By Ed Attwood www.arabianbusiness.com
Several of the world’s largest cargo operators appear to have adopted a ‘wait and see’ approach about when to shift over their operations to the Dubai’s Al Maktoum International (AMI) airport.
As the first commercial flight lands at the new airport on Sunday, officials are adopting a two-pronged strategy to convince airlines to move to AMI, offering incentives and banning certain types of older, noisier cargo aircraft from the emirate’s main Dubai International Airport.
After weeks of silence, executives confirmed on Sunday that 15 airfreight firms had signed up to operate from AMI, with varying start dates.
Among the airlines were Coyne Airways, which flies scheduled A300 and Il-76 flights from Dubai to various locations in Iraq and Afghanistan, and Rus Aviation, which will move over from its current Sharjah base.
However, many more cargo companies have yet to decide whether they will sign up to operate from Al Maktoum International.
Cargolux senior vice president of sales and marketing Robert van der Weg said that the airline – one of the world’s biggest all-cargo carriers – had no plans to shift its operations from Dubai International Airport “at this time”.
Atlas Air, which has a fleet of 28 B747 freighters and an office in the Dubai Airport Free Zone, said that any flying and related ground operations activity at the new airport would be dictated entirely by demand from its clients.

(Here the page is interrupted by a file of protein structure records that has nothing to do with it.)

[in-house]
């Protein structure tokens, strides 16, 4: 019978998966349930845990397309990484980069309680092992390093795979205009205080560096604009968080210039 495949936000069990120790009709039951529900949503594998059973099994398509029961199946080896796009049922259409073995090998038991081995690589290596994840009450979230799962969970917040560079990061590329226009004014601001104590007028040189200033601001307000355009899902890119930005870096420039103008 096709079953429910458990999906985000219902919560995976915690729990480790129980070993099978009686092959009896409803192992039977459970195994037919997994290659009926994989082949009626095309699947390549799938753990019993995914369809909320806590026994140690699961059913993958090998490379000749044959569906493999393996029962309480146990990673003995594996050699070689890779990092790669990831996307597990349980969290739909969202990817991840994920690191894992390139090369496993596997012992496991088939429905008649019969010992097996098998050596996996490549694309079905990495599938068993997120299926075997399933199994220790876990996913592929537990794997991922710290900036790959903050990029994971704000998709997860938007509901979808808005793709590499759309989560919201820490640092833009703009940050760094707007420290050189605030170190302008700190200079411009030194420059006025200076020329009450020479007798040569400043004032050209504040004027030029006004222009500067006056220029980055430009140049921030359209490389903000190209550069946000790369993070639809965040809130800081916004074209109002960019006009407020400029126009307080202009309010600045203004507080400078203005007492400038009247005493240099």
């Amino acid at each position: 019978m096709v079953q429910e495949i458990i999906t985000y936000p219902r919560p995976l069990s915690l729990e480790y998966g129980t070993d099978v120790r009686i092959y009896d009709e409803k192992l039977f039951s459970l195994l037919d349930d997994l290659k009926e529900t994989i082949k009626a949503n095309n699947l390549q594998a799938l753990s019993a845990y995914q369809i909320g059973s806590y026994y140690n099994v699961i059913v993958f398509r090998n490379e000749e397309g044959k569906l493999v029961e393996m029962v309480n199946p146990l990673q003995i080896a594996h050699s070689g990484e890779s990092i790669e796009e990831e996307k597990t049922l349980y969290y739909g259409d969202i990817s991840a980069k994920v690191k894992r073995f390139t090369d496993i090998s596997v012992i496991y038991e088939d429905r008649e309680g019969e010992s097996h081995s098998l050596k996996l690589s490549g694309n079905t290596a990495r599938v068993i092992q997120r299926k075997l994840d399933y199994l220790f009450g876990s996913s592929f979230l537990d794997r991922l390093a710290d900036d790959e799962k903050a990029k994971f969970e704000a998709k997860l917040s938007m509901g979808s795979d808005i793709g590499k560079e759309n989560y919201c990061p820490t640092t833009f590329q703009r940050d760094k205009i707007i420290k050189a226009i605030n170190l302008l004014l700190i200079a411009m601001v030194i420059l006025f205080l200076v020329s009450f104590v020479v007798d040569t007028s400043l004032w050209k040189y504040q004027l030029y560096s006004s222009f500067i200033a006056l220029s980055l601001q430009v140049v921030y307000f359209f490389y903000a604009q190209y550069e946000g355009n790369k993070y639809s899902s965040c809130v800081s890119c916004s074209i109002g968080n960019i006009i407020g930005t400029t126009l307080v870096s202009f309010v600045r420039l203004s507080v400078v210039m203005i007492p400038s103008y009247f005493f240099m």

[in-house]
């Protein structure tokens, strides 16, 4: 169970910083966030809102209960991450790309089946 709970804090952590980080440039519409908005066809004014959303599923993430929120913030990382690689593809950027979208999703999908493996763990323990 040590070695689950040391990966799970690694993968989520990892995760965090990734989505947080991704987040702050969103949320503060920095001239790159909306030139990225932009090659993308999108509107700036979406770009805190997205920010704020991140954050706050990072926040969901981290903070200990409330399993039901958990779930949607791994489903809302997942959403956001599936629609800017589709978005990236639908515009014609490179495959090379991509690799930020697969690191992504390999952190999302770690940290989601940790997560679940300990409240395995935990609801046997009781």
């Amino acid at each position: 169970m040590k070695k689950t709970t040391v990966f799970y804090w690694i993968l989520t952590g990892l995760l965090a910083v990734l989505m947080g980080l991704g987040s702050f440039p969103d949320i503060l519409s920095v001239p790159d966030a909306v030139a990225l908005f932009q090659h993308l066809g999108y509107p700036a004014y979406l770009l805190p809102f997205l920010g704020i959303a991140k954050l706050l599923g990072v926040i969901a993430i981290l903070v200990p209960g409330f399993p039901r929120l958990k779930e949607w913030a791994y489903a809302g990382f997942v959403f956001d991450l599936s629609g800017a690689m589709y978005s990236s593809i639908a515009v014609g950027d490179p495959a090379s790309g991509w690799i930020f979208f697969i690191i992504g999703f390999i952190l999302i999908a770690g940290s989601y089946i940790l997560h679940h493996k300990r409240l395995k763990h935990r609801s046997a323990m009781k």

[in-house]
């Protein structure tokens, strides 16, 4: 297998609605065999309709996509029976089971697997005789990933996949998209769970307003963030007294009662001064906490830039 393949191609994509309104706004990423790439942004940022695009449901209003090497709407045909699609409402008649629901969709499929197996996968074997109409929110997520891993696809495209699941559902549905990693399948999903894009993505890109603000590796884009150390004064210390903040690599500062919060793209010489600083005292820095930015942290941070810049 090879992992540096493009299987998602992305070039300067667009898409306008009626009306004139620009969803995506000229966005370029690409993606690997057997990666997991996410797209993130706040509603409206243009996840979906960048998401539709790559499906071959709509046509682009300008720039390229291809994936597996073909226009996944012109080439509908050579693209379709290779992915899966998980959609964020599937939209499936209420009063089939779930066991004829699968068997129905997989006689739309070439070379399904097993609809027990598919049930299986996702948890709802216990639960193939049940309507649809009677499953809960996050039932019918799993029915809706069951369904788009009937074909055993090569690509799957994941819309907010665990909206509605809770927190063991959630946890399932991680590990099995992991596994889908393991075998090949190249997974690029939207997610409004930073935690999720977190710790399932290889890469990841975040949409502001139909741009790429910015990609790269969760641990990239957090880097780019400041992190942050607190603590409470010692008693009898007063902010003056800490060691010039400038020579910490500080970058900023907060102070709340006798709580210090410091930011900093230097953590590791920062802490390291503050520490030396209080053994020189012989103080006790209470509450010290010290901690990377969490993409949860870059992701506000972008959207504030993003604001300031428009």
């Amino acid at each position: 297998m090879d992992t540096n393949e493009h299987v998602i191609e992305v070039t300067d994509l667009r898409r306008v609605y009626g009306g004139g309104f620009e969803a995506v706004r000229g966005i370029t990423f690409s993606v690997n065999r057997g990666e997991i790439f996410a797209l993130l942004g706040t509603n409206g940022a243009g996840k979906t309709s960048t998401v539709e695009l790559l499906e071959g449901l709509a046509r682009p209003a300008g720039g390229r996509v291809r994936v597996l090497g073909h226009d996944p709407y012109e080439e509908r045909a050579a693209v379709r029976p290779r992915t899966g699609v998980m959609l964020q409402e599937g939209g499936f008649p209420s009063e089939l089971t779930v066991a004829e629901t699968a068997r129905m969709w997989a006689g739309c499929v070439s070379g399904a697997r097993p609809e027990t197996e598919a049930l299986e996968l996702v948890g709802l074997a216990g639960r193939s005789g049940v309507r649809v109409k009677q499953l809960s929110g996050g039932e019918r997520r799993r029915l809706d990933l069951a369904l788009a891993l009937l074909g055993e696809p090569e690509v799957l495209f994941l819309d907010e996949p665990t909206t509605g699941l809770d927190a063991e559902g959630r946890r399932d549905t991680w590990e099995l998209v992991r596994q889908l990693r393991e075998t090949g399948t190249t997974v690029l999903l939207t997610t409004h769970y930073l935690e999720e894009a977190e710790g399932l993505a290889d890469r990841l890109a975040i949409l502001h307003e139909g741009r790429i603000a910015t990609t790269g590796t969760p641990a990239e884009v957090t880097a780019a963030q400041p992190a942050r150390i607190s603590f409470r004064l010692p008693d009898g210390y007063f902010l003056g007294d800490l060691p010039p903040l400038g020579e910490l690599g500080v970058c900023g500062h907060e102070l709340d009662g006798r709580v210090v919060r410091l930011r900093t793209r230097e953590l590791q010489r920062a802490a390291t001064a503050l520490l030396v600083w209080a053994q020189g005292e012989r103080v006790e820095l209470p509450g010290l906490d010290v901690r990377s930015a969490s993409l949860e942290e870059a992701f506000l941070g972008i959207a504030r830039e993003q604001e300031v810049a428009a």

“We certainly have the ability and flexibility to fly into a great number of airports around the world, including Al Maktoum International, on either a recurring or a periodic basis – all depending on our customers’ wants and needs,” said Bonnie Rodney, Atlas Air’s marketing and communications director.
But a spokesperson from FedEx, which owns the world’s largest cargo airfleet, said that it had no plans to move to AMI, as it already has a major hub at Dubai International Airport’s Terminal 2.
Dutch express giant TNT indicated that it was “excited” by developments at the site, and that its future operational position “had to include” AMI.
“We are preparing ourselves for the coming years in close cooperation with the authorities and will be able to discuss our growth strategies further in the coming months,” said TNT UAE sales and marketing director Mark Woodcock.
A senior executive from DHL’s local logistics partnership said that it was planning to utilise the new airport and its logistics facilities, although not immediately.
“Danzas is looking forward to set up offices and warehouse in the Cargo Village as well as the Logistics City in the next two years,” said DHL Global Forwarding’s emerging markets CEO, Enver Moretti.
But Andrew Walsh, vice president, Cargo & Logistics at Dubai Airports, told Arabian Business that the airport was working closely with the express firms to ensure that they would have the required facilities.
“At the moment, that segment of the industry is heavily integrated with the passenger industry, as they move a lot of material via belly capacity – so they are likely to stay at the current airport for the time being. But we are talking to them about the facilities and we need to develop those facilities out of Dubai World Central,” Walsh said.
Walsh said he was confident that the new airport would meet its first-year target, which is to fill the capacity of the cargo terminal by October 2011. The facility has been designed to handle 250,000 tonnes a year.
“To translate that, that’s currently the volume that we see all the main-deck freighters taking to and from Dubai International Airport today,” he added.